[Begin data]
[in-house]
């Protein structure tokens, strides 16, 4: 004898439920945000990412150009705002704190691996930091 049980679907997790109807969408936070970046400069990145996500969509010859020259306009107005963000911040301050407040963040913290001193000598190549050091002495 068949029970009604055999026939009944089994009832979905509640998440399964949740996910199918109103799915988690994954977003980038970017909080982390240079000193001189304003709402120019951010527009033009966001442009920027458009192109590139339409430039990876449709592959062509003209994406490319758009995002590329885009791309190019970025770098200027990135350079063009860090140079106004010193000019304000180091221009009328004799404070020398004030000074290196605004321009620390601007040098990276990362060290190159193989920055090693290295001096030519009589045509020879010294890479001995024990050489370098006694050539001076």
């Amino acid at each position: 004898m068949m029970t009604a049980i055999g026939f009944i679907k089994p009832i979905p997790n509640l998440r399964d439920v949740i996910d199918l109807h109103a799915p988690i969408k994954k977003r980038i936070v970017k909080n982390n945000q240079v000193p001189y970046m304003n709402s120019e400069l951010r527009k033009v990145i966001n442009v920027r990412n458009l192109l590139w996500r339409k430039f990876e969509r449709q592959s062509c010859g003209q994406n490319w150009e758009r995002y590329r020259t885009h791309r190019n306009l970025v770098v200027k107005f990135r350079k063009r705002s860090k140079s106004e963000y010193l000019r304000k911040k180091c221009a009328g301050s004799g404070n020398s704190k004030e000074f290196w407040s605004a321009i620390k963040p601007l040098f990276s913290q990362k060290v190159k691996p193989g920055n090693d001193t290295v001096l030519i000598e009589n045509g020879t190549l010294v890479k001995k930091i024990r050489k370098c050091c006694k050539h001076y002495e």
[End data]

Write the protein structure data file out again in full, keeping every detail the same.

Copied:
[in-house]
């Protein structure tokens, strides 16, 4: 004898439920945000990412150009705002704190691996930091 049980679907997790109807969408936070970046400069990145996500969509010859020259306009107005963000911040301050407040963040913290001193000598190549050091002495 068949029970009604055999026939009944089994009832979905509640998440399964949740996910199918109103799915988690994954977003980038970017909080982390240079000193001189304003709402120019951010527009033009966001442009920027458009192109590139339409430039990876449709592959062509003209994406490319758009995002590329885009791309190019970025770098200027990135350079063009860090140079106004010193000019304000180091221009009328004799404070020398004030000074290196605004321009620390601007040098990276990362060290190159193989920055090693290295001096030519009589045509020879010294890479001995024990050489370098006694050539001076």
């Amino acid at each position: 004898m068949m029970t009604a049980i055999g026939f009944i679907k089994p009832i979905p997790n509640l998440r399964d439920v949740i996910d199918l109807h109103a799915p988690i969408k994954k977003r980038i936070v970017k909080n982390n945000q240079v000193p001189y970046m304003n709402s120019e400069l951010r527009k033009v990145i966001n442009v920027r990412n458009l192109l590139w996500r339409k430039f990876e969509r449709q592959s062509c010859g003209q994406n490319w150009e758009r995002y590329r020259t885009h791309r190019n306009l970025v770098v200027k107005f990135r350079k063009r705002s860090k140079s106004e963000y010193l000019r304000k911040k180091c221009a009328g301050s004799g404070n020398s704190k004030e000074f290196w407040s605004a321009i620390k963040p601007l040098f990276s913290q990362k060290v190159k691996p193989g920055n090693d001193t290295v001096l030519i000598e009589n045509g020879t190549l010294v890479k001995k930091i024990r050489k370098c050091c006694k050539h001076y002495e």